PRODUCT AND PROCESS DEVELOPMENT. Visionaries always engage with customers as they’re developing products and strategies. Sometimes, it’s an uphill battle getting their colleagues to play along. In most of their corporate cultures, it’s okay to study customers using market research techniques and to survey customers to determine where they’re dissatisfied and what needs improving. But when they want to engage directly with customers by integrating lead customers more fully into their firms’ planning activities, they often meet with organizational resistance.

Several Visionaries have managed to garner breakthrough results by working directly with a small group of lead customers. Others have used a “bottoms up,” grassroots innovation approach, noticing the situations in the field where customers and staff work well together to pilot new ideas and then celebrating those results. All agreed that they could do a better job of spreading and celebrating customer-led innovation through their organizations.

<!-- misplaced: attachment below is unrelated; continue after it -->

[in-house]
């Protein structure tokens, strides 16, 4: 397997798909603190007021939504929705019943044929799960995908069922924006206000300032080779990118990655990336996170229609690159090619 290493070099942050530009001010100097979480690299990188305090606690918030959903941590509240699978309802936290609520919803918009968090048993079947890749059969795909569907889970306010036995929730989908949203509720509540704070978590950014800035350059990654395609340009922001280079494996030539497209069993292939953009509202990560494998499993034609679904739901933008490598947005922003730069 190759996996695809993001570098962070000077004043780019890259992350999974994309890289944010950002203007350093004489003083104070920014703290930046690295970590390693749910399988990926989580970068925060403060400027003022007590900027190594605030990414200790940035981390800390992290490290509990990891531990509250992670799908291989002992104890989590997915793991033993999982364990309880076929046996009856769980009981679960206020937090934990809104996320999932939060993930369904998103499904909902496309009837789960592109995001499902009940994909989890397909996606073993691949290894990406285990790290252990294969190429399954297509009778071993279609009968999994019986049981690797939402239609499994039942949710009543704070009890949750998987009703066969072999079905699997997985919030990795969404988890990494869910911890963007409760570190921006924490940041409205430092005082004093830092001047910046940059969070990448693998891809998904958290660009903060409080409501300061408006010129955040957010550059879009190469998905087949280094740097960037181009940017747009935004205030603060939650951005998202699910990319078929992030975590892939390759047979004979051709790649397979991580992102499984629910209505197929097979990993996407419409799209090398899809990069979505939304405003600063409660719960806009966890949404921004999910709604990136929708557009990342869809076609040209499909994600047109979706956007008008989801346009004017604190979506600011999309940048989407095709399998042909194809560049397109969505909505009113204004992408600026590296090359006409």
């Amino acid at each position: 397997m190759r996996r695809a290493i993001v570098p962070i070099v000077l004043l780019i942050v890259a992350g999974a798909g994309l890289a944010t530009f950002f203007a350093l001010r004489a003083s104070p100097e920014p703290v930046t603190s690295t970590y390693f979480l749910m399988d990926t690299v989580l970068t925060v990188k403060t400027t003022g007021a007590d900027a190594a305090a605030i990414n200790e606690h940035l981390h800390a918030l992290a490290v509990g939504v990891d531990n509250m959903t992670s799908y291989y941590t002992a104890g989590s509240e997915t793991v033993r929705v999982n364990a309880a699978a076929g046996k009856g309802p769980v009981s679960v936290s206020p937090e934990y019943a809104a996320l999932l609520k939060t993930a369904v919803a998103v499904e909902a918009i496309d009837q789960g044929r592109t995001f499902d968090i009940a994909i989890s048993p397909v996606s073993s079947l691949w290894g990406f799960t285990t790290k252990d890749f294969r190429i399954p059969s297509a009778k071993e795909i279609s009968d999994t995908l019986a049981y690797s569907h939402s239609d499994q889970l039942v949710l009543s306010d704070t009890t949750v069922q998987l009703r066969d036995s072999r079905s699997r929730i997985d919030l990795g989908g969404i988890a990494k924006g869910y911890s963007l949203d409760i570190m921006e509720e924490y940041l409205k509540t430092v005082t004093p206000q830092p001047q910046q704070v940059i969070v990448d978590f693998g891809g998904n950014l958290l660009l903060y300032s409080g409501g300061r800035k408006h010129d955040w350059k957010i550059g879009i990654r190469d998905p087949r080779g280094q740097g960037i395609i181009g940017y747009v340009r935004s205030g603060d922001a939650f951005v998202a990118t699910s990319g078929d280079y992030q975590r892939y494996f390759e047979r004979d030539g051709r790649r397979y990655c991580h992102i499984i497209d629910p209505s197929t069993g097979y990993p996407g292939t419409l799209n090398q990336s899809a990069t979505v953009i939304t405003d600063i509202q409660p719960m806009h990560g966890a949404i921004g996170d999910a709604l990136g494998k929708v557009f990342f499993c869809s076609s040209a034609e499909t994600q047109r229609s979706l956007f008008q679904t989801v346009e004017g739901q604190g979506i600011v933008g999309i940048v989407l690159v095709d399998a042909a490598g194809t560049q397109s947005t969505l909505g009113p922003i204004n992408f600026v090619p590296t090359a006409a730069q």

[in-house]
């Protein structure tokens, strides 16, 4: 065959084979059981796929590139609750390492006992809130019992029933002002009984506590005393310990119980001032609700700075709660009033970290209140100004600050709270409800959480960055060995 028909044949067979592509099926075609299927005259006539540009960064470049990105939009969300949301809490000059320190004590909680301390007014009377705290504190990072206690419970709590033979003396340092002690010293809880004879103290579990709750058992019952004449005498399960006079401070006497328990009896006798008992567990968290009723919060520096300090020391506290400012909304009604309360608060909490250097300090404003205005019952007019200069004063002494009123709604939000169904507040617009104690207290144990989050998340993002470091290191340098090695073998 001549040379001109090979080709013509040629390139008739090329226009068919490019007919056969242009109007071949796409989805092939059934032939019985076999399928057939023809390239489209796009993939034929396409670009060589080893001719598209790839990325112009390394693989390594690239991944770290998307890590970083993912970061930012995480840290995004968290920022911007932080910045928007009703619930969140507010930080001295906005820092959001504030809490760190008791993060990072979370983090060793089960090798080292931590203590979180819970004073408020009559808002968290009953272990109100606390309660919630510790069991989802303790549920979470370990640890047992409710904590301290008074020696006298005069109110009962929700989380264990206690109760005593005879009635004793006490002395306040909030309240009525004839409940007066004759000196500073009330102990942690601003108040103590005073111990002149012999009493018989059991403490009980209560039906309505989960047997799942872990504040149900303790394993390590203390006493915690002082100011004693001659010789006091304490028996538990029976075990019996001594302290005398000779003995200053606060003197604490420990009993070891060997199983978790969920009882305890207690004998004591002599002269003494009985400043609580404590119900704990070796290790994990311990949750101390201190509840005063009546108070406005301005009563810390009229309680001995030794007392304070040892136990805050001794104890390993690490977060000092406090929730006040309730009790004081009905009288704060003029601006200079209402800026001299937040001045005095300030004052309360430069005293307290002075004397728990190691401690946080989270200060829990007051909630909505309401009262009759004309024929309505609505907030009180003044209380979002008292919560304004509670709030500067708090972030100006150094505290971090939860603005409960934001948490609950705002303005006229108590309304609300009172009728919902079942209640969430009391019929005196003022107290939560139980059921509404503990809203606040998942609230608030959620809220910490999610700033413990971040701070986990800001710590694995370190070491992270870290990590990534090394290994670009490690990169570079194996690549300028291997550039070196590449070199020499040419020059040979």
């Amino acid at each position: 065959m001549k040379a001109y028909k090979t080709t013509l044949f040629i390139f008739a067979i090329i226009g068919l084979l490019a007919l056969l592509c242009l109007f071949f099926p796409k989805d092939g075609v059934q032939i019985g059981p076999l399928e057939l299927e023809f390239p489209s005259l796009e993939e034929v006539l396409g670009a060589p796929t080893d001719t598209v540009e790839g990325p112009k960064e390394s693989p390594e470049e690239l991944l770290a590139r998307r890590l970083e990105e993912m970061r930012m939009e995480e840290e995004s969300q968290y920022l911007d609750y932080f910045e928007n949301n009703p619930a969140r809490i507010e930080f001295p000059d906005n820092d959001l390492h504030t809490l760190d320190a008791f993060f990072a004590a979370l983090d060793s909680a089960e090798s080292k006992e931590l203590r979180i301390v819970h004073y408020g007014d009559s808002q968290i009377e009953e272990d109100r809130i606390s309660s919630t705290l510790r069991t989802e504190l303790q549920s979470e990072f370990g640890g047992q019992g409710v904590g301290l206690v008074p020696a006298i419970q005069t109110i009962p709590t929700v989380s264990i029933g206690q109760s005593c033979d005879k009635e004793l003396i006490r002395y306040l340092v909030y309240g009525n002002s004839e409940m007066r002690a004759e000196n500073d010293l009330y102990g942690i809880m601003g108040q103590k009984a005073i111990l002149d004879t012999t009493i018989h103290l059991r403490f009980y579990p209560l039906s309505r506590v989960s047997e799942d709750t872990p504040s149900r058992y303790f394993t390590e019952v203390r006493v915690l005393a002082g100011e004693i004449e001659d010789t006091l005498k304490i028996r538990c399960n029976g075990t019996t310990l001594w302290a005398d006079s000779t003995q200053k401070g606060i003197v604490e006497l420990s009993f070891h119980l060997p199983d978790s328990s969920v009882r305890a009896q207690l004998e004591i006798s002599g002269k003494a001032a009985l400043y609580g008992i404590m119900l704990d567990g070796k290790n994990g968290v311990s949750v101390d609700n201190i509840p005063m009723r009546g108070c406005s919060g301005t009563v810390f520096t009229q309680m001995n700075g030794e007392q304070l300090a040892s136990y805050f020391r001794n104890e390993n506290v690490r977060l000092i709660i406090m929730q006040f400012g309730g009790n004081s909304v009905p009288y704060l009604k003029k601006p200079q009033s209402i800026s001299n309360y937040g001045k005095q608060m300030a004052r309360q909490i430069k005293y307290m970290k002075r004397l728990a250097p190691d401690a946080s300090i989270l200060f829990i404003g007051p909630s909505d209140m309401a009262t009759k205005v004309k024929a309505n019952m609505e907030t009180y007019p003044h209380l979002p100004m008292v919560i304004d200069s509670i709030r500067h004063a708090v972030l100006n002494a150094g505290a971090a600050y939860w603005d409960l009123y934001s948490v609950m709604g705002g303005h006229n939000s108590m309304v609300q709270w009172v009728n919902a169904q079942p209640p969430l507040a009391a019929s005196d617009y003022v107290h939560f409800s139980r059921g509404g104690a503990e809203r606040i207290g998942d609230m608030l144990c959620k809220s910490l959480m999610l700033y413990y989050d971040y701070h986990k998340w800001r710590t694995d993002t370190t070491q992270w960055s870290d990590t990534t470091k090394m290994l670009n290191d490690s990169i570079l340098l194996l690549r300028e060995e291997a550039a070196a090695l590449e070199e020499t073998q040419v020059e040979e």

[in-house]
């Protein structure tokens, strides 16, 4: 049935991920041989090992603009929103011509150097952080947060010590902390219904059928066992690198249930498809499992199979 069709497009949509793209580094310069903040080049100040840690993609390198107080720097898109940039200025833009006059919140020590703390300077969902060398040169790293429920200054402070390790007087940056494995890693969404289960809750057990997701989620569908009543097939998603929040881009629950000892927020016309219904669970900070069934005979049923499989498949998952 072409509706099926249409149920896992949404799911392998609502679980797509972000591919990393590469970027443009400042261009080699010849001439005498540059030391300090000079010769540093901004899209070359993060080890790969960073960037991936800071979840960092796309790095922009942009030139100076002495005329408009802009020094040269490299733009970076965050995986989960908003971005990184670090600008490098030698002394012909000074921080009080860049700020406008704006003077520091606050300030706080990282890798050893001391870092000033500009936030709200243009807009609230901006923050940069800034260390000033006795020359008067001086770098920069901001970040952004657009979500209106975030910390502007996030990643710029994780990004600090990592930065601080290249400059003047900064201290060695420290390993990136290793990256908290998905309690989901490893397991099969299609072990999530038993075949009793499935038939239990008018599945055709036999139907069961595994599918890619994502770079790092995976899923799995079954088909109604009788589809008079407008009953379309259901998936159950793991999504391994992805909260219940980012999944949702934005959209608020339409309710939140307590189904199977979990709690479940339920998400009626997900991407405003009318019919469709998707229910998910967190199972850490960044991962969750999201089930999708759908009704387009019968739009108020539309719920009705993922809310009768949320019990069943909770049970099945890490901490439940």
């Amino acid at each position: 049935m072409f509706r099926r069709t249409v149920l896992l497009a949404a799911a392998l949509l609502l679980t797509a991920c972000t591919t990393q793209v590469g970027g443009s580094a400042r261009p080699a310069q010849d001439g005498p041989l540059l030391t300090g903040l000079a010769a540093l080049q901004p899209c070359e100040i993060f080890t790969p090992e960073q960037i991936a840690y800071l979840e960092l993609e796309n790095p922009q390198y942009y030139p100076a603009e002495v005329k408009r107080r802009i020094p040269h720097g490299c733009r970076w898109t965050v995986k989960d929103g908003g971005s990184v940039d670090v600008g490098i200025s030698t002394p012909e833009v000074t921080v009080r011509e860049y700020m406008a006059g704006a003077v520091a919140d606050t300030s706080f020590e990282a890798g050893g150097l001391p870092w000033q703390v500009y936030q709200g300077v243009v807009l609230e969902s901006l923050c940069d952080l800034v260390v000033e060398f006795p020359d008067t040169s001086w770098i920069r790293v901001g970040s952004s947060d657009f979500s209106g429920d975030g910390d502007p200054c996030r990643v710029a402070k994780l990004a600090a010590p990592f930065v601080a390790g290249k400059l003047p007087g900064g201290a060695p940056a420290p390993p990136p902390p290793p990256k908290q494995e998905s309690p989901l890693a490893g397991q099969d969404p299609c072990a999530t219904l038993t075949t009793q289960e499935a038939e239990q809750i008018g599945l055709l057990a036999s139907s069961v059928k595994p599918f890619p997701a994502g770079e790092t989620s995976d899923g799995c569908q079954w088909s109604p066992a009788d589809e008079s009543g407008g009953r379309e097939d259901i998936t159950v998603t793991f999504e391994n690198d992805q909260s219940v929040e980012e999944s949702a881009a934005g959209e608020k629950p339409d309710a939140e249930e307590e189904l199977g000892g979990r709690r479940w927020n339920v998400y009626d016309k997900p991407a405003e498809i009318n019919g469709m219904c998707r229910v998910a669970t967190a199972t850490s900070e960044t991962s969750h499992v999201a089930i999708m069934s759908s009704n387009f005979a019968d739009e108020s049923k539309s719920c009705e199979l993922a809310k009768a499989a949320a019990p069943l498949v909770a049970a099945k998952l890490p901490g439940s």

“We want to hook up a fast track channel for innovation,” one Visionary said. “We want to be ahead of the pack and to attract customers by showing them what they can do (by showing them what others have done).” From another: “If we’re not innovative, we’re going to die out very fast.”

WEB 2.0 ACTIVITIES. In the online realm, most Visionaries are empowering their customers to rate and review information on their Web sites and to add their own tags (to create their own folksonomies). Many offer widgets (interactive online tools) that customers can re-use on their own blogs, send to colleagues, or modify by mixing and matching. They celebrate and support customers’ use of YouTube to share their ads and their product demos...


1) See “ Making Team Innovation Work: Learning from FIRST How to Inspire Inventors and Build an Innovative Culture ,” by Patricia Seybold, April 30, 2008.